Now, imagine that the “hidden transaction cost” described above is something that consumers value at $1. Will a de-facto price drop from $1.99 to $1.49 bring enough customers in to justify the reduced price? Probably not. However, buying with Bitcoin is more efficient than buying with a credit card; if you have a smartphone wallet, a scanning a QR code and clicking “Send” is all you need. Browser extensions even exist that let you pay with Bitcoin directly from your browser. Finally, when making a Bitcoin transaction much less privacy is lost. If this drops the “hidden transaction cost” to $0.20, you are now dealing with a de-facto price drop of $1.19 to $0.69 – a considerably larger price drop in proportion, and thus one that is more likely to convince enough extra customers to buy to justify the fifty-percent revenue loss on each one. Thus, for that particular e-book store, offering books for $0.99 in fiat and $0.49 in Bitcoin may actually be the best strategy. Most of the time, the discount justified by this reasoning will not be quite so drastic, but twenty or thirty percent off with BTC is certainly quite reasonable.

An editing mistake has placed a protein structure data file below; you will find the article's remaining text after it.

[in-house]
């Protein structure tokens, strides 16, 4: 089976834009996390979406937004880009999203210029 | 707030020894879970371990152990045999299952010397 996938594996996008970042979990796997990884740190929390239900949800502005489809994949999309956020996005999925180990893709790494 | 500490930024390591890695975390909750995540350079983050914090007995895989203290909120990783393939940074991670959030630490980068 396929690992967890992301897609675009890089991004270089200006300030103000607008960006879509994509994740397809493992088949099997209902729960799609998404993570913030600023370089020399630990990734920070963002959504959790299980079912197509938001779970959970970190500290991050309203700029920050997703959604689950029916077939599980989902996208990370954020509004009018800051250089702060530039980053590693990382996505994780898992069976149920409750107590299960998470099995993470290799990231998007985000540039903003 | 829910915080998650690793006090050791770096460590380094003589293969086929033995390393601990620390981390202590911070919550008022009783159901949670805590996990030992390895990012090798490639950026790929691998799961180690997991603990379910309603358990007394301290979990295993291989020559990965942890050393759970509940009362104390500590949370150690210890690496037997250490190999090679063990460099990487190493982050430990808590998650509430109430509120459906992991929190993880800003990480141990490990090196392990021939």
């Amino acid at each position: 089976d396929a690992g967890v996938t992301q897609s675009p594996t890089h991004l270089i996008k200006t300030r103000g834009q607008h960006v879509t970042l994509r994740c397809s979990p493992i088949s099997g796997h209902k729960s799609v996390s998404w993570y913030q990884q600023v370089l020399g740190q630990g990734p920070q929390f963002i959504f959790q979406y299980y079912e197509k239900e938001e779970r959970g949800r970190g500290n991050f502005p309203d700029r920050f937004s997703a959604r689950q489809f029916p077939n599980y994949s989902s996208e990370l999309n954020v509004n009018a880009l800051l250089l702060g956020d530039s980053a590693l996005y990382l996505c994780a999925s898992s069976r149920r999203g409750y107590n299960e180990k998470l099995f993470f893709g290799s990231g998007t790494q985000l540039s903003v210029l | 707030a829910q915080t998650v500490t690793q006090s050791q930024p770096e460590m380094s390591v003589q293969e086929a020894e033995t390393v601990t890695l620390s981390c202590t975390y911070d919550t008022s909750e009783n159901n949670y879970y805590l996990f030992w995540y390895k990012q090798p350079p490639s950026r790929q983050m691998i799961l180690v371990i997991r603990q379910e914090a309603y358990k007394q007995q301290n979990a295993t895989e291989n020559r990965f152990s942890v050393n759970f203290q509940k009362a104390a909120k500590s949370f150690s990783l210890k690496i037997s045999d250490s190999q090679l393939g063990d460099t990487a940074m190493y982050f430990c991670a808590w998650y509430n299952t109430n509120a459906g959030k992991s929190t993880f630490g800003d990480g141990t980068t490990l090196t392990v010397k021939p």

For the success of the Bitcoin economy in general, promoting the “cheaper in Bitcoin” movement is simply crucial. Bitcoin has a considerable number of merchants accepting it – very few if you simply browse randomly, but enough that an increasing number of people are living their entire lives with it. But what the Bitcoin economy also needs is consumers. Right now, in many parts of the world, including the United States, bitcoins are unfortunately difficult to acquire; so much so, that in-person meetups are becoming an increasingly popular way to buy and sell them. Merchants offering goods cheaper in Bitcoin will help bring some of the advantages that Bitcoin offers to the consumer as well.